Childish Things at the Fruitmarket Gallery, Edinburgh

The theme of this second collaboration between The Fruitmarket Gallery and curator and scholar David Hopkins is undoubtedly seasonally appropriate.  Just as the joy of a childhood Christmas can have a dark underside, so Childish Things scrutinises the process of children’s play through its artefacts and reveals a disturbing picture indeed.

Rooted in Dada and Surrealism, this powerful exhibition explores its theme through several media, drawing on the physicality of play, whether the interactive play of a puppet show, the artist’s ‘playing’ with the medium of film, or toys themselves.  But crucially, Childish Things acknowledges the embeddedness of play in our social and psychological worlds, to complex and disturbing effect.

The toy-like pieces exhibited range from found objects such as Paul McCarthy’s Children’s Anatomical Educational Figure to stitched doll-like figures in Louise Bourgeois’s narrative piece Oedipus.  Jeff Koons’s Bear and Policeman is striking in its reproduction of a junk shop knick-knack in exquisite, monumental scale.  Decontextualized, the piece is imbued with a garish menace and the original impressions of friendship and cooperation are lost to ambiguity and threat.  Susan Hiller’s An Entertainment, a large-scale, four-screen projection of recordings of Punch and Judy shows, places the viewer within the frightening, abusive world of the show with terrifying results.

If Childish Things has the propensity to draw out the uncertainty, darkness and even violence of childhood, then there is redemption of sorts in Helen Chadwick’s Ego Geometrica Sum.  Chadwick’s work harmonises the artist’s body with objects and shapes from her life in a consciously geometric fashion, rationalising and ordering seminal personal experiences. 

It would be wrong to say that Childish Things is predominantly dark.  As appropriate to its subject matter, there is a great sense of energetic fun.  Don’t be afraid to see it; just be prepared to scratch the surface a little.

Johan Grimonprez at the Fruitmarket Gallery, Edinburgh

Johan Grimonprez at the Fruitmarket Gallery, Edinburgh

Edinburgh’s Fruitmarket Gallery is running an exhibition of films by the Belgian artist and filmmaker Johan Grimonprez.  It runs until 11th July so there’s still plenty of time to see it.  It’s well worth a visit but you have to be prepared to sit down for a while as the two highlights last in excess of an hour each.  There are a number of items to see here, the main draw being Double Take, Grimonprez’s newest work written by Tom McCarthy and featuring Alfred Hitchcock meeting his double.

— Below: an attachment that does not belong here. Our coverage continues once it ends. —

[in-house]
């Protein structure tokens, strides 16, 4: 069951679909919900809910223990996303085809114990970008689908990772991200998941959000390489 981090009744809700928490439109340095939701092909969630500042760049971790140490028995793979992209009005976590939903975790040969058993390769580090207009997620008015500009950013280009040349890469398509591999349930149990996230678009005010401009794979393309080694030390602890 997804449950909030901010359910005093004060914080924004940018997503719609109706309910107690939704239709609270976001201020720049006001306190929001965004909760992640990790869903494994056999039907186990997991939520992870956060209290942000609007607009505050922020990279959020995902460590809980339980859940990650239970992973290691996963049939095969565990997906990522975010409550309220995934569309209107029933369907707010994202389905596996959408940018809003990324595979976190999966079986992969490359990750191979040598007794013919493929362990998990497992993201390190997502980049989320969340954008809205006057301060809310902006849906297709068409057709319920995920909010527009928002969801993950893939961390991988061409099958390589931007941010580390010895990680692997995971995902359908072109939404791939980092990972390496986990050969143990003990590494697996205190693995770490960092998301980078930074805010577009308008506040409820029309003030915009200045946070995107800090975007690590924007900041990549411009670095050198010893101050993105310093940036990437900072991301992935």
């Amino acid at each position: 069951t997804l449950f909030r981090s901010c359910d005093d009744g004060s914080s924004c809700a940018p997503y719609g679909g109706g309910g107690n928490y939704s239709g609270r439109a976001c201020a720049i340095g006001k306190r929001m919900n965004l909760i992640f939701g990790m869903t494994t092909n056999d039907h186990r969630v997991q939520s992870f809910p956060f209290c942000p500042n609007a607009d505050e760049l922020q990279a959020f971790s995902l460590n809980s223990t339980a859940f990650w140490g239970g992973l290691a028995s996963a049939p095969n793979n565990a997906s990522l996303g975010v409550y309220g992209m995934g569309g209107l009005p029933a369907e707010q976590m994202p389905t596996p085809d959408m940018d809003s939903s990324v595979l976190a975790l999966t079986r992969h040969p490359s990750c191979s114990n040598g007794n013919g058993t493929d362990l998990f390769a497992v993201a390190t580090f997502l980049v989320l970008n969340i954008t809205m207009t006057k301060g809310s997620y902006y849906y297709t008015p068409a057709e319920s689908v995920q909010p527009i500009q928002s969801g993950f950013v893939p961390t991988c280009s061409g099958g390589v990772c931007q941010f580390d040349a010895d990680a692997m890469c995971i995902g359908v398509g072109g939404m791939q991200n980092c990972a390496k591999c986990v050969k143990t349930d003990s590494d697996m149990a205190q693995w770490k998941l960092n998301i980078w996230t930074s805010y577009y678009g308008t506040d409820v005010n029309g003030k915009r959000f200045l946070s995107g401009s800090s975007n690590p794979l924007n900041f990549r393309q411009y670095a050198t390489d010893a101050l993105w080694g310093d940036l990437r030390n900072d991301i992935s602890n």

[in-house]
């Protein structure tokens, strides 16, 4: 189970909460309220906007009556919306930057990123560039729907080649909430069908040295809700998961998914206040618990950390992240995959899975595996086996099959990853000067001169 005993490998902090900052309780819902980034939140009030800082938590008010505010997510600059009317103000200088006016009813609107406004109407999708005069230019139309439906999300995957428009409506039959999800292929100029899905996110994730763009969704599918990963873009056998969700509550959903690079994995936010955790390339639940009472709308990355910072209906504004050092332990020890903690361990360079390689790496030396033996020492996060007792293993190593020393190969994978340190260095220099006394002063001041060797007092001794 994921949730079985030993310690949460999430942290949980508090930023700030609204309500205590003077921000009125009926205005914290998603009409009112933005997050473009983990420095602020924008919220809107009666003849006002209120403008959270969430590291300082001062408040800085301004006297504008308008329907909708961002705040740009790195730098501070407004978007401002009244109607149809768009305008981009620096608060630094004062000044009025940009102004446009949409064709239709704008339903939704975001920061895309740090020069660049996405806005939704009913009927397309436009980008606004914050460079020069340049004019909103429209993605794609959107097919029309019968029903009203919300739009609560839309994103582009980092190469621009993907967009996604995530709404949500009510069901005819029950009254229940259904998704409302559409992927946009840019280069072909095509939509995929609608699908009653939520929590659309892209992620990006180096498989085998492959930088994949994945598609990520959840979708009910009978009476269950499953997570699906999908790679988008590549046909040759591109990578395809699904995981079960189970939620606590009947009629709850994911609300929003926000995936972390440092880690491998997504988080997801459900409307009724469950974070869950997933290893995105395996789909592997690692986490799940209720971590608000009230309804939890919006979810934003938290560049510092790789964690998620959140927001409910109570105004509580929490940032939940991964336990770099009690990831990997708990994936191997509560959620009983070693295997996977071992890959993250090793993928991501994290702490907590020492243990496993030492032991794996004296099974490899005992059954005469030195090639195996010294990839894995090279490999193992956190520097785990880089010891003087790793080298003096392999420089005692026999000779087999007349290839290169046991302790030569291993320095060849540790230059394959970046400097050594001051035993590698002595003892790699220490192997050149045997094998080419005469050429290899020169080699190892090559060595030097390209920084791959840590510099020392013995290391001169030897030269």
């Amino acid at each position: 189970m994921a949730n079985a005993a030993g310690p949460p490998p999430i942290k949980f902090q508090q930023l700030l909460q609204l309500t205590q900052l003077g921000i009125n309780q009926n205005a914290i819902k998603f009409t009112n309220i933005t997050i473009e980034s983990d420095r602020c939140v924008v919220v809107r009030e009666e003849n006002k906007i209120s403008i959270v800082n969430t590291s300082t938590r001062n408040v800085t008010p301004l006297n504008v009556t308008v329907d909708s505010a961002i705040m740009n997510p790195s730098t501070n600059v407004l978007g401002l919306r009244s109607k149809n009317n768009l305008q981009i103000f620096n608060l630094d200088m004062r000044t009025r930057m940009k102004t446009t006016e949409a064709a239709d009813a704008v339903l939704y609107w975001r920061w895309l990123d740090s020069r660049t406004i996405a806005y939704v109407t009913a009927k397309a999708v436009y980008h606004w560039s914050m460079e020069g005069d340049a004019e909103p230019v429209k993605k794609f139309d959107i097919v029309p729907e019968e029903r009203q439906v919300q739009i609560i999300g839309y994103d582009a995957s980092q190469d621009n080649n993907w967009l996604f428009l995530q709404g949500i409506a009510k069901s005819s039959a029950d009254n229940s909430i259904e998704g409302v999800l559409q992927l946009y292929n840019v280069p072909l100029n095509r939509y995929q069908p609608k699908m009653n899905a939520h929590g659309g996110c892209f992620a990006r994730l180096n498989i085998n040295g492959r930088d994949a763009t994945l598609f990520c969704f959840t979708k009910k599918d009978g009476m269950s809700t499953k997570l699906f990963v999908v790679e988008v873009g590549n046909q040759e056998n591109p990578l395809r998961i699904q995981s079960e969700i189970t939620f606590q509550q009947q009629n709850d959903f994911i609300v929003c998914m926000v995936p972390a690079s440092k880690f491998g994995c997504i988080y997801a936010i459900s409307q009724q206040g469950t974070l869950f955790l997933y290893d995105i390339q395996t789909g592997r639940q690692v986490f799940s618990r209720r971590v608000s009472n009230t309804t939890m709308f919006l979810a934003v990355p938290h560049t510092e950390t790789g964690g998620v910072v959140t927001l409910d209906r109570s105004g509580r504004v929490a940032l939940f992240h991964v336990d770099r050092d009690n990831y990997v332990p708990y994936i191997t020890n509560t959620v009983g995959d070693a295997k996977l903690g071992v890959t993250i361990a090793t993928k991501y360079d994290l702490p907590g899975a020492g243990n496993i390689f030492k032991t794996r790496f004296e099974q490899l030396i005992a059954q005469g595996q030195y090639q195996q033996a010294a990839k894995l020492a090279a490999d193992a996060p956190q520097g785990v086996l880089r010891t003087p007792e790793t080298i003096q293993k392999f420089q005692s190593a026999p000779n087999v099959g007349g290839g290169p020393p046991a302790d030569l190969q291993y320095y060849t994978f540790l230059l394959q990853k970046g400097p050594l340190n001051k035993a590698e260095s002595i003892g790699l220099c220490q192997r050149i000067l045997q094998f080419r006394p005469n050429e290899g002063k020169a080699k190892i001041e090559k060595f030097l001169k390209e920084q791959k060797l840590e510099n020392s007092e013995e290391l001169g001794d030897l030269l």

However, most visitors will likely end up remebering the 1997 production dial H-I-S-T-O-R-Y, a somewhat gruelling film about plane hijackings and subsequent media coverage that will certainly cause you significant stress.  If you’re about to fly in a plane somewhere, I strongly advise you not to watch this!  It’s a powerful and frightening take on a subject that has only grown in our collective consciousness since the film was previewed in the late 90s.  The only solace is that this is an experiment of sorts which demonstrates the shock factor that the media has in reporting terrorist attacks.  That is, when you leave the room at the end, that feeling of pure sickness at the bottom of your stomach is your own little piece of proof that the media do engender fear; your own fear is the evidence.  Why was this solace for me?  Because I realised at that point that Grimonprez is right: this manipulated series of media clips with a voice-over which features extracts from novelist Don DeLillo’s Mao II and White Noise, is put together to show you how horrified the media can make you feel.  In this respect I realised after watching it that this feeling doesn’t necessarily come from terrorists or the threat of terrorist attacks, but from the news, so panic over… for now.

For some light relief, Kobarweng or Where is Your Helicopter (1992) is a good follow-up.  In this shorter film, Grimonprez draws on his experience as a graduate Anthropology student to show how ethnographers have become cultural commodities and status symbols for many Papua New Guineans.  The profound effect that ethnoographers have had in certain villages and especially regarding village rivalries is troubling for the discipline but the symptoms of it evident in this exhibition are quite frankly hilarious.

The time factor is a little demanding for some of these films, especially Double Take and dial H-I-S-T-O-R-Y, but think of it this way: you’d probably go to see one of these in the cinema at the drop of a hat – they’re so compelling and affecting.  You can see them here for free (but only until the 11th July).

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